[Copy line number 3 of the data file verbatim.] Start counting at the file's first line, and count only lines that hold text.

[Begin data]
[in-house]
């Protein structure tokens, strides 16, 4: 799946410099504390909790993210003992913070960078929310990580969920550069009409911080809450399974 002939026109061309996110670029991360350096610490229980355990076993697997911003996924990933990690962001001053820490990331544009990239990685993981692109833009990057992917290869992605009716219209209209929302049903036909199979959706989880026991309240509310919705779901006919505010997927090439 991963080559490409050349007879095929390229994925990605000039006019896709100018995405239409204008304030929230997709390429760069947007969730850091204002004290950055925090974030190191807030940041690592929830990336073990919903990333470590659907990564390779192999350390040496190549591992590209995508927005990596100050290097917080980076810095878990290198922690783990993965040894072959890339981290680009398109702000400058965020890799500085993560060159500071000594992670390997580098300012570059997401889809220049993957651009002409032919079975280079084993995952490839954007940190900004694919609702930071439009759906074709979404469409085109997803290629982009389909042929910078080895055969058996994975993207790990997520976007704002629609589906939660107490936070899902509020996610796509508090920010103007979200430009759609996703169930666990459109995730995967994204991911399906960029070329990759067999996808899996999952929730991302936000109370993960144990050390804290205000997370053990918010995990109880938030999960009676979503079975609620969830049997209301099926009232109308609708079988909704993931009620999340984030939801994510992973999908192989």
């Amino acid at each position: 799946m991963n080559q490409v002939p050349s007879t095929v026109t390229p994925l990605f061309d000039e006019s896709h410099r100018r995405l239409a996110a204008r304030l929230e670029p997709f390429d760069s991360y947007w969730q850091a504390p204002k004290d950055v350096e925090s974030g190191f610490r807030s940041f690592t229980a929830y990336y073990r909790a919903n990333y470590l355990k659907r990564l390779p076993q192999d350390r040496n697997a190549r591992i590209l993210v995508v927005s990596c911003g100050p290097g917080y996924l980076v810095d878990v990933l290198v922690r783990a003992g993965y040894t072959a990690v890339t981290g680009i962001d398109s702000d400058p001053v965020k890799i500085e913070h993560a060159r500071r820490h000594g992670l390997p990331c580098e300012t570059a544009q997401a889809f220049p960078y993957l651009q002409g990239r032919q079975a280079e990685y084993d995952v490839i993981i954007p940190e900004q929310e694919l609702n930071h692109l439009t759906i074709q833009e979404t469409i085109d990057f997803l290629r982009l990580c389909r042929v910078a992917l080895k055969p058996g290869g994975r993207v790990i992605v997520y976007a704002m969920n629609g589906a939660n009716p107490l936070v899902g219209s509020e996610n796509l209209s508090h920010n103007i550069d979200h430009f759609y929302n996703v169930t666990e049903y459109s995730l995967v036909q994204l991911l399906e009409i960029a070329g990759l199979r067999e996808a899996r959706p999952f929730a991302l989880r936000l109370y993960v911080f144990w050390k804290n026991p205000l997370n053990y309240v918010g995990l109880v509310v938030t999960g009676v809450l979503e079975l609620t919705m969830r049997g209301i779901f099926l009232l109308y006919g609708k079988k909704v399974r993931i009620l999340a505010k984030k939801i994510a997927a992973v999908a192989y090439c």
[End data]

């Amino acid at each position: 799946m991963n080559q490409v002939p050349s007879t095929v026109t390229p994925l990605f061309d000039e006019s896709h410099r100018r995405l239409a996110a204008r304030l929230e670029p997709f390429d760069s991360y947007w969730q850091a504390p204002k004290d950055v350096e925090s974030g190191f610490r807030s940041f690592t229980a929830y990336y073990r909790a919903n990333y470590l355990k659907r990564l390779p076993q192999d350390r040496n697997a190549r591992i590209l993210v995508v927005s990596c911003g100050p290097g917080y996924l980076v810095d878990v990933l290198v922690r783990a003992g993965y040894t072959a990690v890339t981290g680009i962001d398109s702000d400058p001053v965020k890799i500085e913070h993560a060159r500071r820490h000594g992670l390997p990331c580098e300012t570059a544009q997401a889809f220049p960078y993957l651009q002409g990239r032919q079975a280079e990685y084993d995952v490839i993981i954007p940190e900004q929310e694919l609702n930071h692109l439009t759906i074709q833009e979404t469409i085109d990057f997803l290629r982009l990580c389909r042929v910078a992917l080895k055969p058996g290869g994975r993207v790990i992605v997520y976007a704002m969920n629609g589906a939660n009716p107490l936070v899902g219209s509020e996610n796509l209209s508090h920010n103007i550069d979200h430009f759609y929302n996703v169930t666990e049903y459109s995730l995967v036909q994204l991911l399906e009409i960029a070329g990759l199979r067999e996808a899996r959706p999952f929730a991302l989880r936000l109370y993960v911080f144990w050390k804290n026991p205000l997370n053990y309240v918010g995990l109880v509310v938030t999960g009676v809450l979503e079975l609620t919705m969830r049997g209301i779901f099926l009232l109308y006919g609708k079988k909704v399974r993931i009620l999340a505010k984030k939801i994510a997927a992973v999908a192989y090439c």